Such instances were, however, quite rare in the early years and there are many examples of sportsmanlike acts by the Luton football public.  The new game of football was trying to find its place.  Cricket had been the national game for many decades.  It was a game played by many councillors and the elite of the town – many would follow football and appeared to want to impose the gentleman’s code on the beautiful game.  They controlled the local newspapers in the early years after 1885 and took every opportunity to attack the violent game of football and highlighted broken legs, fights and even deaths around the country.  The Luton football public were having none of it.  By 1890 football was the premier game in Luton so the public bought Hertfordshire newspapers whose football coverage was excellent.  The Luton News was formed by Herts newspaper owners as a result of this demand.  

It was inevitable that the passion created by football meant there would be a clash between the gentle and the hardened. The gentleman’s cricket code would gradually disappear.  

Bad behaviour in front of ladies and children was frowned upon.  It was in the Club’s interests to encourage children and ladies to enjoy games.  Children were the future and had been nurtured from 1885 by gaining admission to games free of charge.  Typically some had to gain entry by their own efforts and there was a back door into watch the games at Dallow Lane – along the railway line from the other side of Dunstable Road. The embankment provided an excellent vantage point over the heads of the crowd around the ropes.  

Turning back to the fans themselves, what Luton Town favours did they wear?  The first mention in the newspapers comes from November 1891 away to Bedminster in the F.A. Cup –  

“At the hour announced for the start there was a somewhat meagre attendance, and it seemed that about half the onlookers hailed from Bedfordshire, photographs of Taylor (the Luton captain), and a gold-stamped ivy leaves bearing the injunction “Play up, Luton,” being noticeable in all directions. 

When J.W. Julian became club Captain in 1892 a Carte de Visite was produced with his image and the words “Play up Luton”.  It was produced in the week before Luton went to West Herts.  The Herts Advertiser of the 10th December 1892 –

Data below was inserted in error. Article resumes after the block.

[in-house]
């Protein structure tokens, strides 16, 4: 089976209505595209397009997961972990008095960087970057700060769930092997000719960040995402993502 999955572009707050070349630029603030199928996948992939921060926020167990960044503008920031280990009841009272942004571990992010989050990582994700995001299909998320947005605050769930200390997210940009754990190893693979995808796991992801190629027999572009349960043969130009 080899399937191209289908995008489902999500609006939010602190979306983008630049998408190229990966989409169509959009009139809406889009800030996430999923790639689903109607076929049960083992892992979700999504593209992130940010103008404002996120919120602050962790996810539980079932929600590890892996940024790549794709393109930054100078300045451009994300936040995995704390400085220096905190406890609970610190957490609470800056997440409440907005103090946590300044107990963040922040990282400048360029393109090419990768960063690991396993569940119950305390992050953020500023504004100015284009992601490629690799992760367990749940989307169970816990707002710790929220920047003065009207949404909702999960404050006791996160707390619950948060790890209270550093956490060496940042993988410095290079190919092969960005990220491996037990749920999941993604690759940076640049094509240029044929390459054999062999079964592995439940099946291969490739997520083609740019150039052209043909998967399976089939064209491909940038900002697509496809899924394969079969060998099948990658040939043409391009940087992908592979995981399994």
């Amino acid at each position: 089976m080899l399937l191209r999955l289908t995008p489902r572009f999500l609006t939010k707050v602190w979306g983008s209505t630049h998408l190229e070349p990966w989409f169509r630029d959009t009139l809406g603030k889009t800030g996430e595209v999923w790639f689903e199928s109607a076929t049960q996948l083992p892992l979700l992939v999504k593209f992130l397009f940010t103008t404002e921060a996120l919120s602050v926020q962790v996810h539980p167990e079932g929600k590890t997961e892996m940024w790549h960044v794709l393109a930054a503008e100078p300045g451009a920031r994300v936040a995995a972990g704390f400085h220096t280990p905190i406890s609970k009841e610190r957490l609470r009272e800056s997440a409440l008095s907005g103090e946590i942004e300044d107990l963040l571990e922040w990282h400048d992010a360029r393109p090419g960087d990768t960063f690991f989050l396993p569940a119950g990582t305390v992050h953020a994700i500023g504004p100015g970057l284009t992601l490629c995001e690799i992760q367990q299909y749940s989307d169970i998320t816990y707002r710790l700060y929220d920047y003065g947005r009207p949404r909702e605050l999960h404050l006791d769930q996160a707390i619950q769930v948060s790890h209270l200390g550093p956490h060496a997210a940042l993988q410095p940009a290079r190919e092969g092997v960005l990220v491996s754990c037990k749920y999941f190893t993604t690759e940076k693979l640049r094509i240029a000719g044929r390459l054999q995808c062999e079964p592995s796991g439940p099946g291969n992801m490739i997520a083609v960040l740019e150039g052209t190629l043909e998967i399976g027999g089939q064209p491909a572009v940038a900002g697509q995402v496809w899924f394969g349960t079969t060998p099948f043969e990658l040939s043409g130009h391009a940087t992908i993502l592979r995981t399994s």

“There was a good attendance of spectators – about twelve or fifteen hundred.  The Lutonians adorned themselves with a photo of their demi-god, Julian, which they stuck in their hats.  The Watfordians were content to look on and cheer their men.  Watford always does adopt quiet methods” (some things never change).

Luton did “play up’ triumphing 3 0 and overpowering their opponents from start to finish.   The first reported shout by Luton fans was “Play Up Luton” – it was used to help lift the players and to see the players over the line on many occasions.  

The first song is mentioned in January 1894 the following clip appeared in the Luton Reporter;

“Writing with regard to the match in the Morning Leader a correspondent, who signs himself “Ghost,” gives utterance to the following grotesquely inaccurate apology for Millwall :—I found myself at Luton on Saturday, a humble unit in a crowd of the noisiest spectators it has ever been my lot to mingle with.  The rain did its best to keep off, but the awful vibrations caused by the deafening shouts of the straw-plaiters left it no alternative, and it had to come down.  Their “little lot,” when trotted out, is a very blood-curdling affair.  Had the Luton players obeyed the injunctions of their supporters, the Millwall men could not have been brought home except in pieces.”

“Little lot” is a reference to Herbert Campbell’s “Up I came with my little lot.”  Not only was the song generally popular but it directly referred to the Luton team as many were small – J.C. Lomax, George Deacon and Walter Miller in particular were short men.  In the 1894/95 season, the informal team nickname team was “the midgets.”  We do not know if the words were adapted to suit the Luton team.  The “blood curdling” description indicates some different words were inserted for the benefit of the occasion.  Hear the recording here

The first badge appears to have arrived in 1897 as set out by the Luton News of the 21st January –